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RE: DASL Where statement.

From: Sung Kim <hunkim@cse.ucsc.edu>
Date: Wed, 30 Jan 2002 18:03:00 -0800 (PST)
To: "Babich, Alan" <ABabich@filenet.com>
cc: www-webdav-dasl@w3.org
Message-ID: <Pine.GSO.4.44.0201301748070.6015-100000@sundance.cse.ucsc.edu>
I agree with you in some sense.

But using <paren> ...</paren> is natural in XML.
Also it makes a <where> statement more clear.

In point of implementation view, currently specified prefix and postfix mixed style needs stack things
to parse ,while suggested infix style need only simple array and one to one match algorithm.

Finally, currently specified style looks a mixture of prefix and postfix.
'( a=b and c=d ) or (e=f and g<h)' -->

[or [and [= a b =] [= c d =] and] [and [= e f =] [< g h <] and] or]

* [] is a logic block.

--
Sung Kim <hunkim@cse.ucsc.edu>
http://www.cse.ucsc.edu/~hunkim

 "Dreams become reality!"

On Wed, 30 Jan 2002, Babich, Alan wrote:

> DASL should do all the operators the same way, either prefix, postfix, or
> infix, not a mixture. Doing a mixture of prefix and infix as you have
> suggested is not a clean design. Infix operators cause the introduction of
> parentheses as you have noted.
>
> There is not really any problem in generating SQL conditions from the infix
> style as currently specified. It's fairly straightforward.
>
> DASL is doing it the way that is most natural in XML. Causing the
> introduction of parentheses means that it isn't taking advantage of the
> beginning and ending tags of XML, which are in some sense equivalent to
> parentheses.
>
> Alan Babich
>
> -----Original Message-----
> From: Sung Kim [mailto:hunkim@cse.ucsc.edu]
> Sent: Wednesday, January 30, 2002 2:22 PM
> To: www-webdav-dasl@w3.org
> Subject: DASL Where statement.
>
>
>  Hello,
>
>  The new DASL draft is out.
>
>  I thought about <where> syntax in DASL.
>  If we want to express '( a=b and c=d ) or (e=f and g<h)' ----(*)
>
>  We should use <WHERE> statement like this:
>
>  <d:where>
>    <d:or>
>      <d:and>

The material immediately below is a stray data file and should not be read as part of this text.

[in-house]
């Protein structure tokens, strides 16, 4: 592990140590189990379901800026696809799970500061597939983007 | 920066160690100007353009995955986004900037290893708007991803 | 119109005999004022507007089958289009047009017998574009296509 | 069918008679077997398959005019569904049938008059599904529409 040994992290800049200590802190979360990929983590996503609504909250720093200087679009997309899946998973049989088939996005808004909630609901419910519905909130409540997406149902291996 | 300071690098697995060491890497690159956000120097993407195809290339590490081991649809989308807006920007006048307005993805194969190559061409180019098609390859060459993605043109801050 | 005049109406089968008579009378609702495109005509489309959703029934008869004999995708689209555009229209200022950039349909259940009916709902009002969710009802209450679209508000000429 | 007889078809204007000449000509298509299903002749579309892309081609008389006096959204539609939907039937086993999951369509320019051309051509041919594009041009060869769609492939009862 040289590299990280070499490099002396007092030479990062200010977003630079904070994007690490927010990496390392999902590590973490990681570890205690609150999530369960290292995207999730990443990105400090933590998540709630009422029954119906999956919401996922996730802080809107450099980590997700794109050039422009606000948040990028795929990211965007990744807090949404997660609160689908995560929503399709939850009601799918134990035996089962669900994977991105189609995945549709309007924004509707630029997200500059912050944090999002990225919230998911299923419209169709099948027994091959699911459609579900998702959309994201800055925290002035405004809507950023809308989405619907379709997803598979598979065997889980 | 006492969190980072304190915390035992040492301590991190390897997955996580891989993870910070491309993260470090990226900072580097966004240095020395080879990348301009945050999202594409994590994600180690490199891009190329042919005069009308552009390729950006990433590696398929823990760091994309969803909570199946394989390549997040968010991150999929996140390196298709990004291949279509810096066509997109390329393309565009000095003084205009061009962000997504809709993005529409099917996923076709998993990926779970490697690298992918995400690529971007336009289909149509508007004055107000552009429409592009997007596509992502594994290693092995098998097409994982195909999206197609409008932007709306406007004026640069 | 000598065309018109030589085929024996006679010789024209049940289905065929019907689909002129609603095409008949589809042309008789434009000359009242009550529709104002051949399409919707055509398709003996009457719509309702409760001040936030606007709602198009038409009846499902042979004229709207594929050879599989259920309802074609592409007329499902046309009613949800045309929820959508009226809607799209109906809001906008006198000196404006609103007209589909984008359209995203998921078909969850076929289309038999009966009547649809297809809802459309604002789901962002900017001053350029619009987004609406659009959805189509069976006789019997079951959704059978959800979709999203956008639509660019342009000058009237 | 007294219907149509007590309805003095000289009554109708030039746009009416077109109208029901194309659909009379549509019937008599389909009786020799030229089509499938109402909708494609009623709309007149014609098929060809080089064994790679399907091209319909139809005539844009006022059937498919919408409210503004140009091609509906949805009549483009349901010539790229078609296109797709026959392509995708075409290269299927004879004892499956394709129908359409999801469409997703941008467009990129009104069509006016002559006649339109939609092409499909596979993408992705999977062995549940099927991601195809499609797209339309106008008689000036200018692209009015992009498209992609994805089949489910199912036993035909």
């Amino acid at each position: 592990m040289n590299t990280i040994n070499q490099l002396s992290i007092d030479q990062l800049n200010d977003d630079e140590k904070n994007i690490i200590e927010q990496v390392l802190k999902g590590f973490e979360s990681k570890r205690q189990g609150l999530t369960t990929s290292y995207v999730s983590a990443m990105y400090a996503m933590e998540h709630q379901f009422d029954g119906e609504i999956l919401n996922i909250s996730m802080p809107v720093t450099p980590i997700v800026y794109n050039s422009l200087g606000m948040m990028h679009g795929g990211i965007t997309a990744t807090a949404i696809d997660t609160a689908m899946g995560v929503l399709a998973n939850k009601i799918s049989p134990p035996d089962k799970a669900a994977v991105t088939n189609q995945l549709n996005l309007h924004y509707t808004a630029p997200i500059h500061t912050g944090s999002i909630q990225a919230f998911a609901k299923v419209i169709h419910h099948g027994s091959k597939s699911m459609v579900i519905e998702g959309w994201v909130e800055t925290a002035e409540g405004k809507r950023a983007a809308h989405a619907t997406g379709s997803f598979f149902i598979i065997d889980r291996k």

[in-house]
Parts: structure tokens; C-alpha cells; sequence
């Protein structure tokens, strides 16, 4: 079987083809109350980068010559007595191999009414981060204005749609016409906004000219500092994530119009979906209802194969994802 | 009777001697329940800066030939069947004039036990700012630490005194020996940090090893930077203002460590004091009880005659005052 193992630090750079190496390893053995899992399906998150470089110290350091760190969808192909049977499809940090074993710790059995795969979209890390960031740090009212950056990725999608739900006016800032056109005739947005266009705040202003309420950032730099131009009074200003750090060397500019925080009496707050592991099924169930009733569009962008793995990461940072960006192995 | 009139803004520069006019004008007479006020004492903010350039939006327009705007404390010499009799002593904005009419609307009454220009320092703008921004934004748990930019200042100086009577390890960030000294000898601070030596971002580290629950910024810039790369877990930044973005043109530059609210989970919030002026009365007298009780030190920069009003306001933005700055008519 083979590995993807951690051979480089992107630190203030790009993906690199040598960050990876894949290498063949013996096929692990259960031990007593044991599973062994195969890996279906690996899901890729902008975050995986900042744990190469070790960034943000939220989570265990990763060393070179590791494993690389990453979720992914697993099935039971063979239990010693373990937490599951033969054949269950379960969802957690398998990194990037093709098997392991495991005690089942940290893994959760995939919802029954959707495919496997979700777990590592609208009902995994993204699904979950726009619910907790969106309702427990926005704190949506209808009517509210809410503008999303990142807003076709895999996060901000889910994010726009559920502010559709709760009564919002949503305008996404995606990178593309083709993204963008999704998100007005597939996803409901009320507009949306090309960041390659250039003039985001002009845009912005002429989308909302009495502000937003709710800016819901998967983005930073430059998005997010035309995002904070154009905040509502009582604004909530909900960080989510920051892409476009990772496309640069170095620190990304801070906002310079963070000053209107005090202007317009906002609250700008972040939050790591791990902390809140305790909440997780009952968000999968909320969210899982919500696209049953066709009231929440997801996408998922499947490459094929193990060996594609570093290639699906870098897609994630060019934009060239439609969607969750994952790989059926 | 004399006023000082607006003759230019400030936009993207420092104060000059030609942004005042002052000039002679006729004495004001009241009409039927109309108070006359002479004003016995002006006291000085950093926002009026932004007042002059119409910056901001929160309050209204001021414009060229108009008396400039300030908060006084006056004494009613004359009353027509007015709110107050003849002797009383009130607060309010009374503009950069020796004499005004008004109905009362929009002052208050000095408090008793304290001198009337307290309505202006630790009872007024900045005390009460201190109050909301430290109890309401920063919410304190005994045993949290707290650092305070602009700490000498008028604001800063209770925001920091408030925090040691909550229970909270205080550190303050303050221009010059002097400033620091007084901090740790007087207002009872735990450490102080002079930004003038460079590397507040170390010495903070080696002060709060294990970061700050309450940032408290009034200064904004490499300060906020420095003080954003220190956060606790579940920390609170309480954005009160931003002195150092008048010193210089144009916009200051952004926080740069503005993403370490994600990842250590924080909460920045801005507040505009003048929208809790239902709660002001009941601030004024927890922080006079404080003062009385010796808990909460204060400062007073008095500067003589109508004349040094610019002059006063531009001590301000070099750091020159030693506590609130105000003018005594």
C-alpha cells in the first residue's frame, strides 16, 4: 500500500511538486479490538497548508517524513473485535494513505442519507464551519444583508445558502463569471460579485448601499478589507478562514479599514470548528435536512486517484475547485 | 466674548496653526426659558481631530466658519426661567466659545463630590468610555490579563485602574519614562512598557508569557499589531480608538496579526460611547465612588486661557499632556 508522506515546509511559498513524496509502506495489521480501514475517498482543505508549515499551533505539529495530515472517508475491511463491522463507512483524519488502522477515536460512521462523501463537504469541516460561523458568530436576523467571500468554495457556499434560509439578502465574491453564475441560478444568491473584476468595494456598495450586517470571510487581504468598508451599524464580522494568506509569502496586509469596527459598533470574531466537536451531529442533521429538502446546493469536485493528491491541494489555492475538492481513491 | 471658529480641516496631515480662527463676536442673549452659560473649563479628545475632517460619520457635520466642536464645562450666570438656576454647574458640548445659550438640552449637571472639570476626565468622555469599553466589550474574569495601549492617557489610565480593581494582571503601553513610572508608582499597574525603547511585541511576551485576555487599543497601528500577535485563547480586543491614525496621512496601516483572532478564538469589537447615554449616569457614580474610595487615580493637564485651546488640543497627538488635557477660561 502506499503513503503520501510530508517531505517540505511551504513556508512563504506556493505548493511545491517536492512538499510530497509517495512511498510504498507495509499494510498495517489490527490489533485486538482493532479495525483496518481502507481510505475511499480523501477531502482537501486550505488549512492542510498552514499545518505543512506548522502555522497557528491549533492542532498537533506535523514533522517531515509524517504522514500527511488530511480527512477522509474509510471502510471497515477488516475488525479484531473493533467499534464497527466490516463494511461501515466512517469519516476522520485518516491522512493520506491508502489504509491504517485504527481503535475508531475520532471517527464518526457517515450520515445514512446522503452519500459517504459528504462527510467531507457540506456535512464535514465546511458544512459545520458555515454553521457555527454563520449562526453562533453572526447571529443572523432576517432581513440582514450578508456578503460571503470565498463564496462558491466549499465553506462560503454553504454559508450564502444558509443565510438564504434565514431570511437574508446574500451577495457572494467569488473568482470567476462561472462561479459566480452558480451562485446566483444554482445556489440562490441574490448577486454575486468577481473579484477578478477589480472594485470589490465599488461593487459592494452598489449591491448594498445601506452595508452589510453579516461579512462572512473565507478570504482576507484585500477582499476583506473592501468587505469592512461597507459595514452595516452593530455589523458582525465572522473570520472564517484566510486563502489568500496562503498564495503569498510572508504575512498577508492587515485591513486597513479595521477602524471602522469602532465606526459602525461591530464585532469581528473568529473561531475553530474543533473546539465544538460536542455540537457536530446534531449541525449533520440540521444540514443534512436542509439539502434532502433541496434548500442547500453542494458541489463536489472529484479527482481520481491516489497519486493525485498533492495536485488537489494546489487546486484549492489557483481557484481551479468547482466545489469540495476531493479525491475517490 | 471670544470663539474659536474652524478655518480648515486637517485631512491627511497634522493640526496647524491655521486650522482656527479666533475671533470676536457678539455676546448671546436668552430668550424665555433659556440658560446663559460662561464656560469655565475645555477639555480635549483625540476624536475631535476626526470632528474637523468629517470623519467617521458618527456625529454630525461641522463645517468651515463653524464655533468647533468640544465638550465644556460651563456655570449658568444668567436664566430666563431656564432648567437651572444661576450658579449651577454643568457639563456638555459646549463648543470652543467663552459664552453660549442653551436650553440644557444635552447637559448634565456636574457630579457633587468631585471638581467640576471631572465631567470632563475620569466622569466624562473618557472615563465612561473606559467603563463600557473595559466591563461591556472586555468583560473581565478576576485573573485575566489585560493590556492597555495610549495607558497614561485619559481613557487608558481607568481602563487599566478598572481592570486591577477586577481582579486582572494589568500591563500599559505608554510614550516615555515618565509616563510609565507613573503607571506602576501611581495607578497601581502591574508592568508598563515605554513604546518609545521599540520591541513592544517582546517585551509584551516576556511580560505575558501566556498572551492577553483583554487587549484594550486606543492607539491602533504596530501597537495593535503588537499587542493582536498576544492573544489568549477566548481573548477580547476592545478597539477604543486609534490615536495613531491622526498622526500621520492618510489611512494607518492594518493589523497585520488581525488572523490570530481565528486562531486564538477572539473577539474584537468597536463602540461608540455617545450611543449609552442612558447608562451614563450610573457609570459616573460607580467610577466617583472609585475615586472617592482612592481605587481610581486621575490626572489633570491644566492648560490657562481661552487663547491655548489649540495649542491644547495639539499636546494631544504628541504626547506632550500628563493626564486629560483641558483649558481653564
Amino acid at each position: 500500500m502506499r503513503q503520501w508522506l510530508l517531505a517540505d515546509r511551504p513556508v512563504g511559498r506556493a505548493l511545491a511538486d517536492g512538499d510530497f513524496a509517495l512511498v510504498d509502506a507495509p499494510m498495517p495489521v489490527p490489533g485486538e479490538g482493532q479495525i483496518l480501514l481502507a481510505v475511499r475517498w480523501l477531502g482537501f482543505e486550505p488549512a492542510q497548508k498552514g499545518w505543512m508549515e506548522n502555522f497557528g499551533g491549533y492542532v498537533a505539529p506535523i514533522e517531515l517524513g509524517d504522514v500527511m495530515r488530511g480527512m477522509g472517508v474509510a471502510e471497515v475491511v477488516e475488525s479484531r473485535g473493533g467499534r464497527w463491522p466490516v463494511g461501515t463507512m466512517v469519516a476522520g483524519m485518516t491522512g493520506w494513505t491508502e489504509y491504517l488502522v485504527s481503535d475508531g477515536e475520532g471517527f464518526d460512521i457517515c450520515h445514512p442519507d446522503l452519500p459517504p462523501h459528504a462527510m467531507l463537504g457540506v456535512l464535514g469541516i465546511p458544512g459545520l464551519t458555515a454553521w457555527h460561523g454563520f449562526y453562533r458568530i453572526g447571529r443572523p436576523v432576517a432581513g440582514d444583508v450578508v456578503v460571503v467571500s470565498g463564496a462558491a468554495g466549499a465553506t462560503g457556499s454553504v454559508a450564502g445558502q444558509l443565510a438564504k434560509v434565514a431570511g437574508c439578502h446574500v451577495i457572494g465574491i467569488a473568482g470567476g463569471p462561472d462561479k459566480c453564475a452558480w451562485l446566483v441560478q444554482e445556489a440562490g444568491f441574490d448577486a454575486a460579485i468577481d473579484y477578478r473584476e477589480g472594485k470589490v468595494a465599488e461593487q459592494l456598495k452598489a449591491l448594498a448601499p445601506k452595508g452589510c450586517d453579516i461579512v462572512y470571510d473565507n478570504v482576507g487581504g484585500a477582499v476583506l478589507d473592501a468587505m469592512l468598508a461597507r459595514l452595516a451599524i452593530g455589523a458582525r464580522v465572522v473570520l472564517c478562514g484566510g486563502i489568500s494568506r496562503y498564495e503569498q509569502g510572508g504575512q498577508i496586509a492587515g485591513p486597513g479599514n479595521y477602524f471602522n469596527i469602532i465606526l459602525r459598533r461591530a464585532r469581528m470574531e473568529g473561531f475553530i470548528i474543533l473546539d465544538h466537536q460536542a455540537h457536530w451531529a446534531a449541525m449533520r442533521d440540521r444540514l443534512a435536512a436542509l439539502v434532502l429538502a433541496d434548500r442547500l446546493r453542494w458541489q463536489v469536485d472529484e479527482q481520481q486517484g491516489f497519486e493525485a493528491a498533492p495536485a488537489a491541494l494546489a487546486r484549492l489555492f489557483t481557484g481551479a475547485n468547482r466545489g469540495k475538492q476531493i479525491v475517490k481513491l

>        <d:eq>
>          <d:a/>
>          <d:b/>
>        </d:eq>
>        <d:eq>
>          <d:c/>
>          <d:d/>
>        </d:/eq>
>       </d:and>
>       <d:and>
>        <d:eq>
>          <d:e/>
>          <d:f/>
>        </d:eq>
>        <d:gt>
>          <d:g/>
>          <d:h/>
>        </d:/eq>
>       </d:and>
>     </d:or>
>   <d:/where>
>
>  But if we can use the operation '<d:or/>' in between two element,
>  it might be simple
>  and might be closer to the normal expression.
>
>  This is the example :
>
>  <d:where>
>    <d:a/><d:eq/><d:b/><d:and><d:b/><d:eq/><d:c/>
>    <d:or/>
>    <d:d/><d:eq/><d:e/><d:and><d:f/><d:gt/><d:g/>
>  </d:where>
>
>  It is easier to make a SQL statement from the XML statement.
>
>  Also we need some operation elements to express priority such as
>  parentheses.
>  Let's suppose it is "<d:paren>".
>
>  The (*) expression will be translated in DASL XML like this:
>
>  <d:where>
>    <d:paren>
>      <d:a/><d:eq/><d:b/><d:and><d:b/><d:eq/><d:c/>
>    </d:paren>
>    <d:or/>
>    <d:paren>
>      <d:d/><d:eq/><d:e/><d:and><d:f/><d:gt/><d:g/>
>    </d:paren>
>  </d:where>
>
> --
>  Sung Kim <hunkim@cse.ucsc.edu>
>  http://www.cse.ucsc.edu/~hunkim
>
>   "Dreams become reality!"
>
>
>
>
Received on Wednesday, 30 January 2002 21:03:01 GMT

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